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China May Transfer Drone Tech to Turkey; think tank


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China’s defence industry is exploring opportunities to expand its international market share by setting up production in Turkey. As Europe strives to achieve net-zero goals, China sees Turkey’s Nato membership status as an attractive gateway to accessing Nato-system using markets. However, potential risks, such as pressure from the United States and previous concerns over business partnerships, will be carefully weighed by Chinese defence producers.

This article explores China’s interest in Turkey’s defence market, the potential for technology transfer, and the cautious approach required to ensure a mutually beneficial partnership.


  1. China’s Growing Interest in Turkey’s Defence Market


Chinese defence producers express interest in acquiring Turkish companies that align with their long-term objectives. By bringing in their technology and leveraging Turkey’s Nato membership status, Chinese firms aim to produce Nato-standard systems and target Nato-system using markets worldwide.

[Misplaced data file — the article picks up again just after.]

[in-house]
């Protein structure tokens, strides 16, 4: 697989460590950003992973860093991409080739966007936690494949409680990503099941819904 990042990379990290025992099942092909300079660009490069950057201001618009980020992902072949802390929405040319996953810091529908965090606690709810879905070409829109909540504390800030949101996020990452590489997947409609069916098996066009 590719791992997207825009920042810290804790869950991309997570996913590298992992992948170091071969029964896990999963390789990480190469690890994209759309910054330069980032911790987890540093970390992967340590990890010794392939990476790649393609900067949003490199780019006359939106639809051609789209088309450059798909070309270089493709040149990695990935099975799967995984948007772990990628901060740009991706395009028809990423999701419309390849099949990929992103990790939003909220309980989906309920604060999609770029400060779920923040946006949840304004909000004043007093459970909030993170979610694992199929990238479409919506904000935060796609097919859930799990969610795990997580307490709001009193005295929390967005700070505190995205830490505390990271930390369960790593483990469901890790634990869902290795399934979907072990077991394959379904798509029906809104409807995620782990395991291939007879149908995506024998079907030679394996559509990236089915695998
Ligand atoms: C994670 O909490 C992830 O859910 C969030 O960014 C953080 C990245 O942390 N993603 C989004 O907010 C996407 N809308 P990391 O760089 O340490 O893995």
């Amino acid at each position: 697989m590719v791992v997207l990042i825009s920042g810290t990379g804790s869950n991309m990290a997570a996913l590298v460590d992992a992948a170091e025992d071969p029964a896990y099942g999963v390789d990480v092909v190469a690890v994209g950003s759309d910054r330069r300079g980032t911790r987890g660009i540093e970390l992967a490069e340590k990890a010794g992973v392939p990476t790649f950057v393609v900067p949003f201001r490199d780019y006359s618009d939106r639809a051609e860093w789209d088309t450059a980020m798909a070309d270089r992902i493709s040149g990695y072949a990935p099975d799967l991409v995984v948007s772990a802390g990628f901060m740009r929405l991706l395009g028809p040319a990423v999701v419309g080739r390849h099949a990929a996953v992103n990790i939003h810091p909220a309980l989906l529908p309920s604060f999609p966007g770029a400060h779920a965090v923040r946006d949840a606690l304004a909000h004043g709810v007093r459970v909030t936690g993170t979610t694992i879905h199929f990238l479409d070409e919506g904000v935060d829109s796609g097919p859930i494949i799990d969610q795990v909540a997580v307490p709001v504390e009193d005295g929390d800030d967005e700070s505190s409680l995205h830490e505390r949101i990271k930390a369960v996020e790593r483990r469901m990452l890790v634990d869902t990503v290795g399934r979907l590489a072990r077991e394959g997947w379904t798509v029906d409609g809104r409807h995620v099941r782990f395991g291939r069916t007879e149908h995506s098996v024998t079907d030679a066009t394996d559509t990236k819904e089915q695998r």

1. Potential for Technology Transfer


Turkey’s desire to improve its drone development presents an opportunity for China to transfer its advanced drone technology. By upgrading Turkey’s TB2 drone, Chinese technology could help Ankara compete effectively with other armed drones on the global stage.


  1. A Win-Win Cooperation


China’s leading exporter status in armed drones positions it to collaborate with Turkey in producing multiple-launch rockets, tactical missiles, and air-defence systems. As a Nato member, Turkey’s special status offers China potential access to a broader overseas market.


  1. Cautious Approach and Past Lessons


While a partnership with Turkey holds great potential, Chinese defence producers must approach the venture cautiously. Past incidents, like Turkey canceling a missile defence deal with China in favor of the Russian S-400 system, serve as a cautionary tale for China to ensure mutually beneficial and profitable agreements.


  1. Balancing Opportunities and Risks


As Turkey navigates its international relationships, Chinese defence firms must balance opportunities and risks carefully. The potential of gaining access to the US F-35 fighter jet deal requires vigilance to prevent any negative impact on bilateral agreements.




China’s defence industry sees Turkey’s Nato membership status as an excellent opportunity to expand its global market share and promote mutual benefits. However, as Turkish and global geopolitical dynamics continue to evolve, Chinese producers must approach the partnership prudently. Balancing opportunities and risks while fostering cooperation will be key to establishing a fruitful and lasting defence industry collaboration between China and Turkey.

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